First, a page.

1st baby prairie dogs at Desert Museum since 2005
TUCSON, AZ (KOLD) - The Arizona-Sonora Desert Museum is celebrating the first sighting since 2005 of baby prairie dogs in its exhibit.
They have counted seven baby black-tailed prairie dogs coming out of their underground den to play in the sun.
They say there is a very small window of opportunity for mating every spring, since females are only in estrus 3 to 4 hours per year!
When the babies are born, they're blind and hairless, similar to newborn rabbits. That's why they remain underground from 38 to 50 days.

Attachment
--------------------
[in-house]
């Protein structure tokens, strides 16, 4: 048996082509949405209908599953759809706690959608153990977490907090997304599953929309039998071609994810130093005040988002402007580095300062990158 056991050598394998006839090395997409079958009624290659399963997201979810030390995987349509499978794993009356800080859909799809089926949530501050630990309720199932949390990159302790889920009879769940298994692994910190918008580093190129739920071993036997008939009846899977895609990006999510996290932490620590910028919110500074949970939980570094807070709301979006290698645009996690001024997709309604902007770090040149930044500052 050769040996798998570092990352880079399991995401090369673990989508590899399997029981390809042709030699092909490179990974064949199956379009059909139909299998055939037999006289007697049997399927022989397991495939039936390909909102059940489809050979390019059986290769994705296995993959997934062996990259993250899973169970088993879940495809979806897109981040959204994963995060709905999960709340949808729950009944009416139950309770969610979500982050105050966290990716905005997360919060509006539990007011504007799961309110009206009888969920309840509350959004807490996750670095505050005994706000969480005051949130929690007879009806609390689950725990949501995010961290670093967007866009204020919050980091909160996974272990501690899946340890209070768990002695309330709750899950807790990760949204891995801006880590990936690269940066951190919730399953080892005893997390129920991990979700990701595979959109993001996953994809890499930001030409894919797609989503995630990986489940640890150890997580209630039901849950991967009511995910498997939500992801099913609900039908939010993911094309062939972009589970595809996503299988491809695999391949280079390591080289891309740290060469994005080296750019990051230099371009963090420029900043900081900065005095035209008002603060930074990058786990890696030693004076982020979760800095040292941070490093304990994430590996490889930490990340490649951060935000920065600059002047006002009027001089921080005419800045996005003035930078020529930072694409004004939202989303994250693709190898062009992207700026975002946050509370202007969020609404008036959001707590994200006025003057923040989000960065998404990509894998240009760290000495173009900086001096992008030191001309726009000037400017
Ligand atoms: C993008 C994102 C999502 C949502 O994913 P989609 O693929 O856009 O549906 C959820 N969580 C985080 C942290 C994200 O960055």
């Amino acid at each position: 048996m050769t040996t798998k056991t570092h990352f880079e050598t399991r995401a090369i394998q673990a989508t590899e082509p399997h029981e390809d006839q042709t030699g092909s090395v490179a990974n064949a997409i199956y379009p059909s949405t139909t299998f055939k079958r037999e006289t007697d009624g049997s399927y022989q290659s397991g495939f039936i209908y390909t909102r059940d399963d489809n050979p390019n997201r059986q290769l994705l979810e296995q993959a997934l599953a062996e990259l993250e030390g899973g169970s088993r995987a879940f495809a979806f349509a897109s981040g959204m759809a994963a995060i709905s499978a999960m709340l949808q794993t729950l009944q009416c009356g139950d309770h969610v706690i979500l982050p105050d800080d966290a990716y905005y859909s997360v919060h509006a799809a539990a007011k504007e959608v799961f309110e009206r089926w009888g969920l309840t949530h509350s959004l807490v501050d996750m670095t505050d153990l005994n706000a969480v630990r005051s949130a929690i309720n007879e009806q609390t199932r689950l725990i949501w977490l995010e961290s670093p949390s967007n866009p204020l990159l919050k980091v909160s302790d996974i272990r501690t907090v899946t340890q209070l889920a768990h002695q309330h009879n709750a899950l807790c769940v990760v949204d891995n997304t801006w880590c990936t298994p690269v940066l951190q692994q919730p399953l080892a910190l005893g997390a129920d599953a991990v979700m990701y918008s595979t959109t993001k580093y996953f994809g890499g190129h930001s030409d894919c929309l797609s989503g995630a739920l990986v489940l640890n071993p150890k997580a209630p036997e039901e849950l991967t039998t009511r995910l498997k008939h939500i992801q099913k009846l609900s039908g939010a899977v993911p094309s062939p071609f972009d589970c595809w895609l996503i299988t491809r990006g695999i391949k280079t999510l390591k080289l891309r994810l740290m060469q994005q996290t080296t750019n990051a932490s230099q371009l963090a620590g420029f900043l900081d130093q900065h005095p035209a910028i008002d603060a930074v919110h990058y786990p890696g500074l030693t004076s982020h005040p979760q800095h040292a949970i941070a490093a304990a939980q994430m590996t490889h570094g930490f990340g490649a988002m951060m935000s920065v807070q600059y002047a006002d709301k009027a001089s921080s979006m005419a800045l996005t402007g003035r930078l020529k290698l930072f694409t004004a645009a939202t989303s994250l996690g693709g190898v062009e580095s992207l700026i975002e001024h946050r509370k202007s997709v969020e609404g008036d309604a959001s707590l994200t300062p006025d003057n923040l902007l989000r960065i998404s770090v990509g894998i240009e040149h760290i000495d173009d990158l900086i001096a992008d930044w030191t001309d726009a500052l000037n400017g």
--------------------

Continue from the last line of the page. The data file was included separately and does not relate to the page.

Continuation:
But, now the pups are up and running and it's a perfect time for mothers to teach their young various signals, like the call for alarm. That triggers the colony to hide underground to avoid threatening situations.
Black-tailed prairie dogs are one of two kinds found in the Sonoran Desert region.
And even though they used to populate southeastern Arizona in large numbers, they've been gone from Arizona since the early 1930's because their grassland ecosystem has changed and because there have been eradication programs.
Adults range from 14-17 inches long. They weigh from 1 -3 pounds. Their coats vary in color from brown to black, gray, and white, but one thing is consistent. They all have black-tipped tails.
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